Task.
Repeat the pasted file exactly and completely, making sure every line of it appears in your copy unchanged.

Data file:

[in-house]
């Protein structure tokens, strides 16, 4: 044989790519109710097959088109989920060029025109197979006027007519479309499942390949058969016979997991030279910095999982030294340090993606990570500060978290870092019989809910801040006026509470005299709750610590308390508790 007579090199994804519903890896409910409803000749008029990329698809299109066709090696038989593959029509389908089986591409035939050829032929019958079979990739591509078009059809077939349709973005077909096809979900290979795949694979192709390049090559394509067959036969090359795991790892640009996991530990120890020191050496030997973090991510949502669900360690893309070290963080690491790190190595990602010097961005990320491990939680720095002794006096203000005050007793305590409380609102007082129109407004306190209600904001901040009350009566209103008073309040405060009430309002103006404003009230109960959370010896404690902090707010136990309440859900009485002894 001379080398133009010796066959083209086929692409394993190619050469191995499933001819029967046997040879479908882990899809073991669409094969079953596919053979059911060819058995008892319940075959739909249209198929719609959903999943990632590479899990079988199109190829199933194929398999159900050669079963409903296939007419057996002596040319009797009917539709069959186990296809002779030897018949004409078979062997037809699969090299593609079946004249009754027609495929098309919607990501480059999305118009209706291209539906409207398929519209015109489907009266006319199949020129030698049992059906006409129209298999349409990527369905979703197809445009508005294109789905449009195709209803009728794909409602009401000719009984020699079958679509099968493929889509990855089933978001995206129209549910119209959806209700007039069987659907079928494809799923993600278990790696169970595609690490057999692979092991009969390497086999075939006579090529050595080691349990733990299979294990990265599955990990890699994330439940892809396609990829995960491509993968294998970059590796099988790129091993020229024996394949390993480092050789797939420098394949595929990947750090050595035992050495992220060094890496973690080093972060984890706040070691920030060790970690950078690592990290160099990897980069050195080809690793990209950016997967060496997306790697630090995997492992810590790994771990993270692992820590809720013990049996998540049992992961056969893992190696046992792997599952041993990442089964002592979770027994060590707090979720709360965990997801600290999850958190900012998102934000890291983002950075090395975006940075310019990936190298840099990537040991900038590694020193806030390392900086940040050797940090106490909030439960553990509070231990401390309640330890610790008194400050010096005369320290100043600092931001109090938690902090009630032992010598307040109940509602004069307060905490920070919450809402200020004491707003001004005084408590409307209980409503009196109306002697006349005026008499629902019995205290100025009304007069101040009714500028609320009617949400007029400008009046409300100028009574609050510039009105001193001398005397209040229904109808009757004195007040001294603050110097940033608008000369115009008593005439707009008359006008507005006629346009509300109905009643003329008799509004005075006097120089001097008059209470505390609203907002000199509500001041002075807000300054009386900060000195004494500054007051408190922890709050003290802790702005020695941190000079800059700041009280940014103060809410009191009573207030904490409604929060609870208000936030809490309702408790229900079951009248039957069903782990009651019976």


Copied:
[in-house]
């Protein structure tokens, strides 16, 4: 044989790519109710097959088109989920060029025109197979006027007519479309499942390949058969016979997991030279910095999982030294340090993606990570500060978290870092019989809910801040006026509470005299709750610590308390508790 007579090199994804519903890896409910409803000749008029990329698809299109066709090696038989593959029509389908089986591409035939050829032929019958079979990739591509078009059809077939349709973005077909096809979900290979795949694979192709390049090559394509067959036969090359795991790892640009996991530990120890020191050496030997973090991510949502669900360690893309070290963080690491790190190595990602010097961005990320491990939680720095002794006096203000005050007793305590409380609102007082129109407004306190209600904001901040009350009566209103008073309040405060009430309002103006404003009230109960959370010896404690902090707010136990309440859900009485002894 001379080398133009010796066959083209086929692409394993190619050469191995499933001819029967046997040879479908882990899809073991669409094969079953596919053979059911060819058995008892319940075959739909249209198929719609959903999943990632590479899990079988199109190829199933194929398999159900050669079963409903296939007419057996002596040319009797009917539709069959186990296809002779030897018949004409078979062997037809699969090299593609079946004249009754027609495929098309919607990501480059999305118009209706291209539906409207398929519209015109489907009266006319199949020129030698049992059906006409129209298999349409990527369905979703197809445009508005294109789905449009195709209803009728794909409602009401000719009984020699079958679509099968493929889509990855089933978001995206129209549910119209959806209700007039069987659907079928494809799923993600278990790696169970595609690490057999692979092991009969390497086999075939006579090529050595080691349990733990299979294990990265599955990990890699994330439940892809396609990829995960491509993968294998970059590796099988790129091993020229024996394949390993480092050789797939420098394949595929990947750090050595035992050495992220060094890496973690080093972060984890706040070691920030060790970690950078690592990290160099990897980069050195080809690793990209950016997967060496997306790697630090995997492992810590790994771990993270692992820590809720013990049996998540049992992961056969893992190696046992792997599952041993990442089964002592979770027994060590707090979720709360965990997801600290999850958190900012998102934000890291983002950075090395975006940075310019990936190298840099990537040991900038590694020193806030390392900086940040050797940090106490909030439960553990509070231990401390309640330890610790008194400050010096005369320290100043600092931001109090938690902090009630032992010598307040109940509602004069307060905490920070919450809402200020004491707003001004005084408590409307209980409503009196109306002697006349005026008499629902019995205290100025009304007069101040009714500028609320009617949400007029400008009046409300100028009574609050510039009105001193001398005397209040229904109808009757004195007040001294603050110097940033608008000369115009008593005439707009008359006008507005006629346009509300109905009643003329008799509004005075006097120089001097008059209470505390609203907002000199509500001041002075807000300054009386900060000195004494500054007051408190922890709050003290802790702005020695941190000079800059700041009280940014103060809410009191009573207030904490409604929060609870208000936030809490309702408790229900079951009248039957069903782990009651019976």